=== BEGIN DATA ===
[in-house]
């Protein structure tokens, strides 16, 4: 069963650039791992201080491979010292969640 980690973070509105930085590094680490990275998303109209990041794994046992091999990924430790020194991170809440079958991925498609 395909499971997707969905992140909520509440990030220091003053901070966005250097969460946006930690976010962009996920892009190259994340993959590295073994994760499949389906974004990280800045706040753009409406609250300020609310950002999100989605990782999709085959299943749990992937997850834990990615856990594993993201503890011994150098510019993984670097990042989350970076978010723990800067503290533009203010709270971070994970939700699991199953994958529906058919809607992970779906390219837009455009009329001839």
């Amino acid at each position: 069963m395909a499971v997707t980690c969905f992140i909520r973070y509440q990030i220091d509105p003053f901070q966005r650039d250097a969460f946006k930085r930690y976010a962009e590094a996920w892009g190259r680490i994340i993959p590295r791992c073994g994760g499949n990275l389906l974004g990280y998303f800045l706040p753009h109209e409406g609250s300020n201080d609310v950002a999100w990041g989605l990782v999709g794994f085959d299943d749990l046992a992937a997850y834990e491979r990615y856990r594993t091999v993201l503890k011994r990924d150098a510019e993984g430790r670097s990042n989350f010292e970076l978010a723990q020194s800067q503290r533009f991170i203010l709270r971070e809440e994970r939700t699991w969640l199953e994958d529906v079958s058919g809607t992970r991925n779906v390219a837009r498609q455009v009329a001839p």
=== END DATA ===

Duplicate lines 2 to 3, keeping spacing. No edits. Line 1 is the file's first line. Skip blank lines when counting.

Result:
């Protein structure tokens, strides 16, 4: 069963650039791992201080491979010292969640 980690973070509105930085590094680490990275998303109209990041794994046992091999990924430790020194991170809440079958991925498609 395909499971997707969905992140909520509440990030220091003053901070966005250097969460946006930690976010962009996920892009190259994340993959590295073994994760499949389906974004990280800045706040753009409406609250300020609310950002999100989605990782999709085959299943749990992937997850834990990615856990594993993201503890011994150098510019993984670097990042989350970076978010723990800067503290533009203010709270971070994970939700699991199953994958529906058919809607992970779906390219837009455009009329001839």
């Amino acid at each position: 069963m395909a499971v997707t980690c969905f992140i909520r973070y509440q990030i220091d509105p003053f901070q966005r650039d250097a969460f946006k930085r930690y976010a962009e590094a996920w892009g190259r680490i994340i993959p590295r791992c073994g994760g499949n990275l389906l974004g990280y998303f800045l706040p753009h109209e409406g609250s300020n201080d609310v950002a999100w990041g989605l990782v999709g794994f085959d299943d749990l046992a992937a997850y834990e491979r990615y856990r594993t091999v993201l503890k011994r990924d150098a510019e993984g430790r670097s990042n989350f010292e970076l978010a723990q020194s800067q503290r533009f991170i203010l709270r971070e809440e994970r939700t699991w969640l199953e994958d529906v079958s058919g809607t992970r991925n779906v390219a837009r498609q455009v009329a001839p």